Reviewed by Dr. Porter on September 23, 2020
The length of time that any hearing aid will last is somewhat dependent on the style that it is. For instance, in-the-ear devices are generally exposed to higher temperatures and a higher level of moisture, because they’re situated right in the ear canal. This means they are routinely exposed to higher levels of earwax and sweat, and that will shorten their lifespan to four or five years.
You can expect to get five or six years of usage out of a behind-the-ear device because it is not situated directly in the ear canal, and instead rests behind the ear. This means it will not be exposed to as much humidity and earwax, and that’s the primary reason that you’ll get an extra year or two of usage out of it.
How Often Do You Have to Replace a Hearing Aid?
Most devices regardless of the style, will last at least three years, and depending on the kind of device it is, it may last as long as seven years. You can improve the lifespan of your unit by regularly cleaning it, and by making sure it is not exposed to excessive humidity. Regular cleaning will also help extend its lifespan and improve its normal operational capabilities. On average, you will probably have to replace your device every three to five years.
How Long Do Hearing Aid’s Batteries Last Before Needing to be Replaced?
This will be somewhat dependent on the model that you own, as well as the level of usage that you subject it to. In general however, you can count on needing to change your batteries between every three and 10 days. Although most models now will warn you when battery life is getting low, it’s better to observe the normal pattern of battery life you can expect, so you can anticipate when it will run low and change it beforehand. This will prevent you from losing power during inopportune moments when you might have a more urgent need of good hearing.
How Can I Make My Hearing Aids Last Longer?
When you’re talking about adding to the lifespan, you’re generally considering cleaning practices and ways to make the battery last longer. You should always use new batteries, and after you open the package, you should wait about seven minutes before installing them, so the air can have time to activate the battery.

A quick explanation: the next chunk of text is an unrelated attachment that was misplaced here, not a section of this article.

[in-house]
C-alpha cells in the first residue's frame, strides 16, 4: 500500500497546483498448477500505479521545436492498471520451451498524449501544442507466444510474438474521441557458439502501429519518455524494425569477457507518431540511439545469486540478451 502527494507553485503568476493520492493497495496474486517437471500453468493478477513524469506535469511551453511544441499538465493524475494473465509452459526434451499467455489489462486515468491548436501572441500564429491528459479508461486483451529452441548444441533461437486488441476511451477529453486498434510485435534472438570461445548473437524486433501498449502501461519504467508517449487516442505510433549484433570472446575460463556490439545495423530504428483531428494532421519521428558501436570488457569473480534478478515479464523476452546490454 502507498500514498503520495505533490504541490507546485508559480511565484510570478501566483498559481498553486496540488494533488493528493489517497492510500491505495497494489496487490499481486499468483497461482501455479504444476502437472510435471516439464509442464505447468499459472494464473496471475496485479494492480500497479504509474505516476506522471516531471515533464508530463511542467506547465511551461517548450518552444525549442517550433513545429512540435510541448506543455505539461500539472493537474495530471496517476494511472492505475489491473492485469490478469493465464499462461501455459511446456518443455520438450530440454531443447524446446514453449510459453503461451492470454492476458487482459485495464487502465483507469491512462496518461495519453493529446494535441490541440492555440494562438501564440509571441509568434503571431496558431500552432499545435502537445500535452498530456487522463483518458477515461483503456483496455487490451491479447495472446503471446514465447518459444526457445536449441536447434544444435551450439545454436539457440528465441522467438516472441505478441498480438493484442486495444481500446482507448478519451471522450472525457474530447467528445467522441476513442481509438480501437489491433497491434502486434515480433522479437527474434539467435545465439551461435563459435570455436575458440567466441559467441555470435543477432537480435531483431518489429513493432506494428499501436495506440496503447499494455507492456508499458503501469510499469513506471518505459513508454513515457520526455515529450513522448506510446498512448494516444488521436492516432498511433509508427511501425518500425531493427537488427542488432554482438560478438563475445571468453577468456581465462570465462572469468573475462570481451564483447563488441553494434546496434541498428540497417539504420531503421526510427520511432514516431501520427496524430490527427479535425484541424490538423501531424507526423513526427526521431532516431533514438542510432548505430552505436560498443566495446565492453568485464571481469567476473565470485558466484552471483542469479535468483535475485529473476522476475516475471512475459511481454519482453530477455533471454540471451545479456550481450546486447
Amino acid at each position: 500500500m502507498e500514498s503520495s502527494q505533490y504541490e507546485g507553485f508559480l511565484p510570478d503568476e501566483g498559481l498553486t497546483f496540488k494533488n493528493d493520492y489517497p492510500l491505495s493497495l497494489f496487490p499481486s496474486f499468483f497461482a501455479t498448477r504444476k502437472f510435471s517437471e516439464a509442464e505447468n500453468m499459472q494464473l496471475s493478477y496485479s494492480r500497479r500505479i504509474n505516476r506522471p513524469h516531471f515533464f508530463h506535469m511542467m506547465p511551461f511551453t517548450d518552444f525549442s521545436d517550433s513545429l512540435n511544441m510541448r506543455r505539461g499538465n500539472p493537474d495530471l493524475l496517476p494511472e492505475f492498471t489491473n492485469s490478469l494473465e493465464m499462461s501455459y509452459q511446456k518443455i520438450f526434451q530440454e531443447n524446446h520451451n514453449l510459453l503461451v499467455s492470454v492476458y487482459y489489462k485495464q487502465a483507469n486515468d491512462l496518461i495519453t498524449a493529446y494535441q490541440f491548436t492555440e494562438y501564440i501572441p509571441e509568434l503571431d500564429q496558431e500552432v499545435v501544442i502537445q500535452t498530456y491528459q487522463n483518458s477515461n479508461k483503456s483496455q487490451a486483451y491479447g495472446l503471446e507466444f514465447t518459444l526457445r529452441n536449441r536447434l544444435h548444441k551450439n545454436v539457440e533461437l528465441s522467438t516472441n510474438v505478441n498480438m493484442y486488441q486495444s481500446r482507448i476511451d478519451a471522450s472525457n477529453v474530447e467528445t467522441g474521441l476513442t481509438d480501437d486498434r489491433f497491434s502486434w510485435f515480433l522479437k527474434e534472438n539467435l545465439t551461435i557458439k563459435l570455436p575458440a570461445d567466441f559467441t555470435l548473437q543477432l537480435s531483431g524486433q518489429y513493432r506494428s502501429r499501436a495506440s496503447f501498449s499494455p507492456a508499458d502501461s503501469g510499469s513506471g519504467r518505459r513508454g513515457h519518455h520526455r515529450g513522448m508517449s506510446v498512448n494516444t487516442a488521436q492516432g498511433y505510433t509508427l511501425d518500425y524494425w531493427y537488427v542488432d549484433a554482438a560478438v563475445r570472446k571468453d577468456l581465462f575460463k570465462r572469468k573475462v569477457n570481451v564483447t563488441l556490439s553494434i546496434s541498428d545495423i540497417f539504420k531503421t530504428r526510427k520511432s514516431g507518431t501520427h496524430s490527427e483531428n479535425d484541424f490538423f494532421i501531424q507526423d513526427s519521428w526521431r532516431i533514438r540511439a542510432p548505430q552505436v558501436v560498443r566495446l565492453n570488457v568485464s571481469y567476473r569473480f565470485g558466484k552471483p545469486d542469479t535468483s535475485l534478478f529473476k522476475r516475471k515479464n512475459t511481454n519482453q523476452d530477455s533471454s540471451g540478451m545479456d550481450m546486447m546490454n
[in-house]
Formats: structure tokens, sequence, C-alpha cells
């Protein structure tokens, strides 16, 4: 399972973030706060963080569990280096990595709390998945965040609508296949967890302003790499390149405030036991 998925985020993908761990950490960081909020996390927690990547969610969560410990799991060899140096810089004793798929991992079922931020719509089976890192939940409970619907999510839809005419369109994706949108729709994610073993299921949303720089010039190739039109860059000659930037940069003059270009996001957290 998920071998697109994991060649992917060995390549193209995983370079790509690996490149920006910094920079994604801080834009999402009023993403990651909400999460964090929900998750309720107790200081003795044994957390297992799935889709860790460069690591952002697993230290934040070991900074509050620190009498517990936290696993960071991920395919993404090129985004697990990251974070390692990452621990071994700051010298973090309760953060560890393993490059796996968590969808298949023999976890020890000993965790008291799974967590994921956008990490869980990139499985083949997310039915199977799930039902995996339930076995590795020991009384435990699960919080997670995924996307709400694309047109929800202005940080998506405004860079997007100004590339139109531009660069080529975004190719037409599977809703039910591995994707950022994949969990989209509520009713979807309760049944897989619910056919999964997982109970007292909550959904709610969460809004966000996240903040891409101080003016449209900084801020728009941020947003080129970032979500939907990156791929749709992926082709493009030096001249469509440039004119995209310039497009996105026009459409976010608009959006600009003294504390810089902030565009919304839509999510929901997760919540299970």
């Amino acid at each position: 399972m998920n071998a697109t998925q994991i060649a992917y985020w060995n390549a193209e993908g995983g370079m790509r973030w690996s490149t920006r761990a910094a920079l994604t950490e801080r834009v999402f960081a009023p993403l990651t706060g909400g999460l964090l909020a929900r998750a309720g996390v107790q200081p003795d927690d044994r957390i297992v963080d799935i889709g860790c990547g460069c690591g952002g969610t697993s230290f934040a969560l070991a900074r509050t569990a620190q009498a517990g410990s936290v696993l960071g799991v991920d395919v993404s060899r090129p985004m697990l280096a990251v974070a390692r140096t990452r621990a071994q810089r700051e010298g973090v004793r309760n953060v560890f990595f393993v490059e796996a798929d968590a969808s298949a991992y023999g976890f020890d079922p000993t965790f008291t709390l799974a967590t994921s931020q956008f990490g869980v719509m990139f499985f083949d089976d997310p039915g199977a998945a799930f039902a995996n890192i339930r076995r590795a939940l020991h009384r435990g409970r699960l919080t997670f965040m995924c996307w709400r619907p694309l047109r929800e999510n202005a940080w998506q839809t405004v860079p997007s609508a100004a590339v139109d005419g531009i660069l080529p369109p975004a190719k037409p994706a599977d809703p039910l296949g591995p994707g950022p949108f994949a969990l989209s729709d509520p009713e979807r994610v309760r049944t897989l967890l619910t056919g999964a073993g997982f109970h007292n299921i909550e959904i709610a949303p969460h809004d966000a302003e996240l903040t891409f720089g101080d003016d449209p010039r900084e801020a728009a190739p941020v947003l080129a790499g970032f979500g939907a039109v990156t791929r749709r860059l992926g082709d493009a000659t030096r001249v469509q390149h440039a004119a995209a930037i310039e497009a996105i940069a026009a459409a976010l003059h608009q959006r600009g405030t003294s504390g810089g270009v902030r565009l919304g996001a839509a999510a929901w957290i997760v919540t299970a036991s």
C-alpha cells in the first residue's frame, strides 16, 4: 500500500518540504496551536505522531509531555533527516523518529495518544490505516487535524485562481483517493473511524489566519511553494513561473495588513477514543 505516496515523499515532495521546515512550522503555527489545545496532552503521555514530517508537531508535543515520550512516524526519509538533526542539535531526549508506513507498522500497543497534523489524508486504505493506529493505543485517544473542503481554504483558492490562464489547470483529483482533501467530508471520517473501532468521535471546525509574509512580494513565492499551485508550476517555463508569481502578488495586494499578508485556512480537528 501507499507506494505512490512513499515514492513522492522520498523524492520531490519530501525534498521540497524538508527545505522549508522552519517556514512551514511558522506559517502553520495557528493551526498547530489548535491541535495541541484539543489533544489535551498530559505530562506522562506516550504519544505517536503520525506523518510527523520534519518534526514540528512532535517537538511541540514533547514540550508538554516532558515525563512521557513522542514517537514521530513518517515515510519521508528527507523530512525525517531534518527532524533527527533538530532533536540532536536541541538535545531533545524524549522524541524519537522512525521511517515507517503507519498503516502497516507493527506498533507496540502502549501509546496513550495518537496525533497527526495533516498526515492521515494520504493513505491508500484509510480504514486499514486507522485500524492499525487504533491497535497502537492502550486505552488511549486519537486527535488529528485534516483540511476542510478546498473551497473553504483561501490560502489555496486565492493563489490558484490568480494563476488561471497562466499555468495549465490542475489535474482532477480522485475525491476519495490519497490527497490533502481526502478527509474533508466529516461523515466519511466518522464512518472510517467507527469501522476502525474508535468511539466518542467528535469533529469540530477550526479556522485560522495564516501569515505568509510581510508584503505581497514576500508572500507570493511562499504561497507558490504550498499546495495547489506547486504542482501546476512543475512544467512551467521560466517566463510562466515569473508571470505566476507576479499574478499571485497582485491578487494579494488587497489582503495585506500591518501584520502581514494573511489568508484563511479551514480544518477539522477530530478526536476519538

Store your device at room temperature, which is the most beneficial environment for your batteries. However, make sure to not leave your device in the bathroom, because that’s a room that tends to be much more humid than any other. In fact, it’s a good idea to have a dehumidifier, so you won’t have to worry about excessive humidity damaging your device.
When you know that you won’t be using your device for a prolonged period of time, it’s a good idea to completely remove the batteries so that moisture and corrosion have no chance to form on the surfaces. By the same token, whatever you do change batteries, make sure that your hands are clean and dry, so that you don’t impart any harmful substances to the delicate battery surfaces.
Which Hearing Aid Brands are Known to Last Longest?
Many of today’s options have been designed and manufactured to provide superior performance and help patients improve their auditory health considerably. However, in terms of those brand names which tend to last the longest, there are a few names that you can rely on for the longest and most reliable service. When you are making a purchase, and length of service is important to you, you should probably consider one of the following manufacturers: Oticon, Phonak, Signia, Starkey, Unitron, or Widex.
Find the Unit That Fits your Needs
Even though your health insurance will generally cover the cost of your device, no one really wants to be troubled with constantly purchasing new devices. In order to be sure you have a device that is built for top performance and with longevity in mind, you should contact us at Harbor Audiology, since we carry all the top brand names. We make these superior listening devices available to our clients so they can genuinely experience greater satisfaction from all those sounds they may have been missing in the past.
Categorised in: Hearing Aids